Katie makes a spirited and highly cogent defence of Media Center PC's in the comments. Let me clarify: I did NOT mean to diss the Media Center as a device that can usher in the very sort of convergence that I'm talking about in this post with the Mini. I was only saying that the Media Center isn't ready to take over your living room (neither is the Mini - though the Mini isn't trying, and perhaps the Media Center is). Now, Katie argues that their Media Center has worked as well as a Tivo, meaning it might well be ready to take over. However, most folks will still prefer their Tivo for a number of reasons. Mainly, the Tivo is a simpler, more intuitive device; it works with a simple remote, etc. And most folks don't want 'a computer in their living room' (thus, the advantage of tiny devices like the Mini, but there are PC's like this as well). Also, I'd say just about anyone can set up a Tivo, but not a lot of households have gone to Media Center PC's, probably because they are a lot harder to set up and to deal with (think Keyboards and Mice).

Another way of putting it is this: for earlier adopters, and tech-savvy folks like Katie, placing a PC at the heart of your A/V system is going to happen sooner rather than later (they've already done it!). But I'm arguing that 'the convergence' isn't going to come about through a computer taking over the living room, because most folks aren't early adopters or tech-savvy the way Katie's household is.

Now, Katie also properly calls me out on my Anti-Microsoft bias. Again, to be clear, I'm not denying that I'm a M$ bigot, but in this case that's not relevant to the post. The pure Mac Zealot would say: 'Microsoft sucks and they can't build a convergence device, but our savior Steve Jobs will come up with THE answer'. I'm not saying that; I'm denying that. Steve can't build it either. My point is that there is not AN answer. We'll get the computer into everyone's living room by putting it NEXT TO the Tivo, not in place of it.

1 comment:

Kate said...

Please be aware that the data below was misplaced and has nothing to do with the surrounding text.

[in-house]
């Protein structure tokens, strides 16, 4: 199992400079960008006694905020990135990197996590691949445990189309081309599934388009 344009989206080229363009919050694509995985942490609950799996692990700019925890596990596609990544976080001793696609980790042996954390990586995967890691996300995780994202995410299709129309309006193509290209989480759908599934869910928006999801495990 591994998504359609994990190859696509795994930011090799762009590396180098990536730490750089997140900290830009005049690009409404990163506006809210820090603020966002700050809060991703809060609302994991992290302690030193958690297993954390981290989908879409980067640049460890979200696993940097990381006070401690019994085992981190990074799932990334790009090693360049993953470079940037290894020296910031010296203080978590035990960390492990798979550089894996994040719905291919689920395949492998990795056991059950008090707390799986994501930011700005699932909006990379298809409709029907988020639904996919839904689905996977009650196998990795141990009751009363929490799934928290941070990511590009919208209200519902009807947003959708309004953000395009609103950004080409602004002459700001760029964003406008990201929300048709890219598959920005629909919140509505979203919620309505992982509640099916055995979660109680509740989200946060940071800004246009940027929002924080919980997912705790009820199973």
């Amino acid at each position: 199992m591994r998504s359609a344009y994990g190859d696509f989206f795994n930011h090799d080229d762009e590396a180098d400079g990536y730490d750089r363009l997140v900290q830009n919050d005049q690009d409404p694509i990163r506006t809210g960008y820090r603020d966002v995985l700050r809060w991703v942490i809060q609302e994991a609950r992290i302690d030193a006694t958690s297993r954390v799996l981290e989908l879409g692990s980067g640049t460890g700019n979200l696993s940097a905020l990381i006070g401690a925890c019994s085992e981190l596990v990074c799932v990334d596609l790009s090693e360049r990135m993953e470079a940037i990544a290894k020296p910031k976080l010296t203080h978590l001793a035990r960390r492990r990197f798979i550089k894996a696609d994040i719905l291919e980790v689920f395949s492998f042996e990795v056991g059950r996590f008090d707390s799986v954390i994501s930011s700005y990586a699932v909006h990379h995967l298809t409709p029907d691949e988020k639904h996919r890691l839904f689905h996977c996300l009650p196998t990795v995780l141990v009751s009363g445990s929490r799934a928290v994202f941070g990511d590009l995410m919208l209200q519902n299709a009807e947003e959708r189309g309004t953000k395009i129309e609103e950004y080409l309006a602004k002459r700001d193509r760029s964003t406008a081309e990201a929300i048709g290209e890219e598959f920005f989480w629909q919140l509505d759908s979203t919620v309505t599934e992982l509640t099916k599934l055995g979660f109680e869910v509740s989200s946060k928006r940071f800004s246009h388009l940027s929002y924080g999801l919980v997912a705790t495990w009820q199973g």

What about Media Center (besides the fact that I assume you buying something made by Microsoft is out of the question) makes it a poor choice as a convergence device? We have a media center in our living room right now. Granted, we were late in the game in getting one (they've been out since late 2002) and we didn't actually buy it. I work in convergence, so work provided one to aid in my current project. I've been beyond pleasantly surprised at both its current capabilities and its potential. All signs point to Vista striding even farther ahead of Media Center in terms of offering. And in our living room, the Media Center actually has replaced the Tivo, which I never thought anything would (that said, we have the HD Tivo downstairs and that thing isn't going anywhere!). I don't think Media Center is any better than the Tivo, but I don't think it's any worse, either. Media Center is more responsive when you scroll through long lists or search, but I never found Tivo to be slow. It's just a matter of comparison. Media Center is lacking some of the AI in terms of identifying similar programs that it can record for us, which is something that I would certainly like it to do. But the access to VOD content, the fact that the machine is networked to our computers, our XBox, can serve our media libraries from said machines, that we can go to, say, MTV and scroll through an extensive list of artists and create and watch a playlist of VOD music videos quickly and easily -- and then surf a bit using the same machine -- that's convergence. Sure, there will be some needed improvements to it. And yes, with the next one, I'll probably have it work in concert with something like the Tivo rather than taking over for it. That option exists either way.